It caused a bit of frenzy at the All-England Club in 2016, but Williams’ action shouldn’t have surprised anyone: She’d already been one of the most vocal supporters of the Black Lives Matter movement. She was one of the first major athletes to decry the failure to indict a white officer in the death of unarmed black teenager Michael Brown in Ferguson, Missouri – while also condemning violence against police.

“What caused me to speak out? Just life,” Williams said. “That’s just who I am. I always believe in the greater good and doing what’s right.”

Williams isn’t alone in her activism. Female athletes – especially black women – have long been out there pushing for social change. Wilma Rudolph’s victory parade celebrating her three gold medals from the 1960 Olympics in Rome was the first integrated event in Clarksville, Tennessee.

But despite their efforts on the field and off, women athletes have to struggle to get the same attention as men despite having as much to say, said Harry Edwards, a scholar of race and sports who has worked as a consultant for several U.S. pro teams.

“We have this twisted, almost-demented obsession with women’s second-class status with their physical inferiority,” he said. “It prevents us from appreciating the great athletes that they are … but it also means that it shuts down a potential forum that these great athletes would have where they’re valued for their athletic prowess in the same way that Muhammad Ali was, that Bill Russell was, that Tommy Smith and John Carlos were, that Arthur Ashe was, that Curt Flood was, so that when they speak, people listen.”

While Williams has long been an advocate of Black Lives Matter, it was only after former NFL quarterback Colin Kaepernick took a knee during the 2016 season that the country really began to pay attention to black athlete activism. Kaepernick added his voice to a growing national movement, enveloping the entire league and starting an ongoing conversation that ventured outside football arenas.

Similarly, few people acknowledge that after the 2016 deaths of Philando Castile, Alton Sterling and the killing of Dallas police officers, dozens of WNBA players wore shirts with the men’s names and kneeled for the national anthem.

It was a black woman, Knox College basketball player Ariyana Smith, who started the wave of athletic protest about the deaths of black men at the hands of police.

On Nov. 29, 2014, Smith made the “hands up, don’t shoot” gesture during the national anthem before a game at Fontbonne University in Clayton, Missouri, before walking toward the American flag and laying prone on the floor for 4 1/2 minutes to symbolize the 4 + hours Brown lay in the streets of nearby Ferguson.

“We as black women are often invisible, so we don’t get that credit,” said Akilah Francique, a former athlete who cofounded the Sista to Sista program to foster a sense of connectedness among black female collegiate athletes.

Williams has been a presence on and off the tennis court, not shying away from opponents en route to winning 23 Grand Slam titles or social and political issues.

She spoke up in 2015, encouraging Black Lives Matter activists not to get discouraged: “To those of you involved in equality movements like Black Lives Matter, I say this: Keep it up. Don’t let those trolls stop you. We’ve been through so much for so many centuries, and we shall overcome this too,” she wrote in Wired magazine.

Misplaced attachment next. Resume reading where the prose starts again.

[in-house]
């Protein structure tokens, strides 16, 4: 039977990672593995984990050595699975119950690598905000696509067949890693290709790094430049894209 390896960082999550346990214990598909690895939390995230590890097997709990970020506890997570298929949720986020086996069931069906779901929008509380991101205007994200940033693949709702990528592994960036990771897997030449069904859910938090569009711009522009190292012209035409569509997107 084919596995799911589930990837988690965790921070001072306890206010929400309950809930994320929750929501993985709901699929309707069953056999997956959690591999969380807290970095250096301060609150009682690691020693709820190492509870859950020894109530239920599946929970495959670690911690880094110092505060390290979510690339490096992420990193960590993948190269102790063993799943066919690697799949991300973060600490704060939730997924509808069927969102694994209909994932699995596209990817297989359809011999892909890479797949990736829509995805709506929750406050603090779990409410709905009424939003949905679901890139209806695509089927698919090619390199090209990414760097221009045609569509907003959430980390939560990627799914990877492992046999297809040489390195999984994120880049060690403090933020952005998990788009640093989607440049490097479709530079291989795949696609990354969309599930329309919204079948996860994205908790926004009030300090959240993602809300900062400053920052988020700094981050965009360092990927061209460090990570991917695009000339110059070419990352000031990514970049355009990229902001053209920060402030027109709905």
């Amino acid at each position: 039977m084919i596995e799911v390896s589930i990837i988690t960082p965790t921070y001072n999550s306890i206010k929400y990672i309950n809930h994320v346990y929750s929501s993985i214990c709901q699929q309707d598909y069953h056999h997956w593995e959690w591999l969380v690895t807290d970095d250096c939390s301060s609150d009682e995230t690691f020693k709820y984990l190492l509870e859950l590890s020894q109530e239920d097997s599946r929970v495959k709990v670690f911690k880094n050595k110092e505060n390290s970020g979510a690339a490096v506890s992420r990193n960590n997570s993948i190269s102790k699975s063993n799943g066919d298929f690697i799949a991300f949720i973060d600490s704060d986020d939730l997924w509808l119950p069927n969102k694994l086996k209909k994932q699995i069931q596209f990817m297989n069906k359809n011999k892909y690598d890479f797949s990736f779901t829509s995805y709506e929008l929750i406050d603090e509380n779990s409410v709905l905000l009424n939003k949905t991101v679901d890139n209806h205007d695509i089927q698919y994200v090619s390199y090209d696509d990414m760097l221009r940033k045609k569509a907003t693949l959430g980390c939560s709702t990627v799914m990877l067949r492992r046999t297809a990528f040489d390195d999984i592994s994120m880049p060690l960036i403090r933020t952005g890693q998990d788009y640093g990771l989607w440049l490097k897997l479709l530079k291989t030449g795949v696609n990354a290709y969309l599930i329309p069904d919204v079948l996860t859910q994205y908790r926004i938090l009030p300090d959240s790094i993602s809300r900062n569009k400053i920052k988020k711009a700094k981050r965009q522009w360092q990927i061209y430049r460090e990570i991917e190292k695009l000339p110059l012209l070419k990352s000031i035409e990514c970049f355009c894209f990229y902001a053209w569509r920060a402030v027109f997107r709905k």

Since then, Williams has become the symbol for other causes affecting people of color, including medical issues. In February, she told Vogue that she dealt with a medical scare after the birth of her daughter. She had to insist on getting extra medical tests, overruling her nurse, before her doctors discovered several small blood clots in her lungs.

Women around the country related to her story, talking about similar difficulties in getting proper medical attention.

Female-led activism can also look different than men’s, Francique said, because of the unique positions and pressures women face in sports and in life. She pointed to the criticism black women athletes have to overcome about their body shapes, training regimens, skin color, clothing and even hair when they compete in sports – criticism that Williams has endured.

“For many of them just by merely being there and having a presence is activism,” Francique said.

Williams’ older sister, Venus, who has advocated for equal pay for professional tennis while winning seven Grand Slam titles, believes it is important to have a voice on these issues.

“I think more than anything, we see ourselves as Americans, and that’s what we want to be able to see ourselves as, regardless of color,” said Venus Williams. “I think that’s what everyone is fighting for, that one day we don’t have to see that anymore.”

 

 

Isner wins rematch against Albot at Delray Beach Open

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DELRAY BEACH, Fla. — Sixth-seeded John Isner overcame a slow start Tuesday to win his rematch against Radu Albot in the first round of the Delray Beach Open, 5-7, 6-3, 6-4.

Isner lost to Albot last week in the first round of the New York Open, and had been beaten in the opening match of his three previous tournaments this year.

No. 9 Milos Raonic, last year’s runner-up to champion Jack Sock, swept the final five games and beat Taro Daniel 6-1, 7-5.

Ivo Karlovic, the 2015 champion, converted only one of 12 break-point chances and lost to Denis Shapovalov 7-5, 7-6 (4).